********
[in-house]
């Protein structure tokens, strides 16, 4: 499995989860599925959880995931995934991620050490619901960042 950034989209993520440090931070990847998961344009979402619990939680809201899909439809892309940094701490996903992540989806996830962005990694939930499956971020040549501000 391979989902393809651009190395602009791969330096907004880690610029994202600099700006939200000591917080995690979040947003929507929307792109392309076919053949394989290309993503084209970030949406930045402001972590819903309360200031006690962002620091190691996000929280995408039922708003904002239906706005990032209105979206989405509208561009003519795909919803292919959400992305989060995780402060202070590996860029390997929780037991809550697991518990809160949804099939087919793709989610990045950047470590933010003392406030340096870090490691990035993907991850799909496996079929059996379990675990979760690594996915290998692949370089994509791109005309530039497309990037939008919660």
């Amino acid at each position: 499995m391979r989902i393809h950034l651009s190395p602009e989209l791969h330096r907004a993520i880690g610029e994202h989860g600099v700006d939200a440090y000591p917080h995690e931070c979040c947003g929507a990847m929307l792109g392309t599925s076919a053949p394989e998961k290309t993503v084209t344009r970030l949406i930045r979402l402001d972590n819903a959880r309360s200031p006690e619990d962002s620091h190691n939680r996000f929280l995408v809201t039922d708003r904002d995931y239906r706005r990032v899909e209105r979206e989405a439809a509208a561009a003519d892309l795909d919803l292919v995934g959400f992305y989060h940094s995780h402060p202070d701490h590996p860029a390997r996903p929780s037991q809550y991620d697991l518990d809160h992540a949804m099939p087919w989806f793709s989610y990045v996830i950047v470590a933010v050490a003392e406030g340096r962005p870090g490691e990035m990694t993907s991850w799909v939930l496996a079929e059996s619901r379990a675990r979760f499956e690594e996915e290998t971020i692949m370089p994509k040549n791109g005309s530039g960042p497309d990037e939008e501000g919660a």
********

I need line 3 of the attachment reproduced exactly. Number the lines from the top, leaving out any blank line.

């Amino acid at each position: 499995m391979r989902i393809h950034l651009s190395p602009e989209l791969h330096r907004a993520i880690g610029e994202h989860g600099v700006d939200a440090y000591p917080h995690e931070c979040c947003g929507a990847m929307l792109g392309t599925s076919a053949p394989e998961k290309t993503v084209t344009r970030l949406i930045r979402l402001d972590n819903a959880r309360s200031p006690e619990d962002s620091h190691n939680r996000f929280l995408v809201t039922d708003r904002d995931y239906r706005r990032v899909e209105r979206e989405a439809a509208a561009a003519d892309l795909d919803l292919v995934g959400f992305y989060h940094s995780h402060p202070d701490h590996p860029a390997r996903p929780s037991q809550y991620d697991l518990d809160h992540a949804m099939p087919w989806f793709s989610y990045v996830i950047v470590a933010v050490a003392e406030g340096r962005p870090g490691e990035m990694t993907s991850w799909v939930l496996a079929e059996s619901r379990a675990r979760f499956e690594e996915e290998t971020i692949m370089p994509k040549n791109g005309s530039g960042p497309d990037e939008e501000g919660a």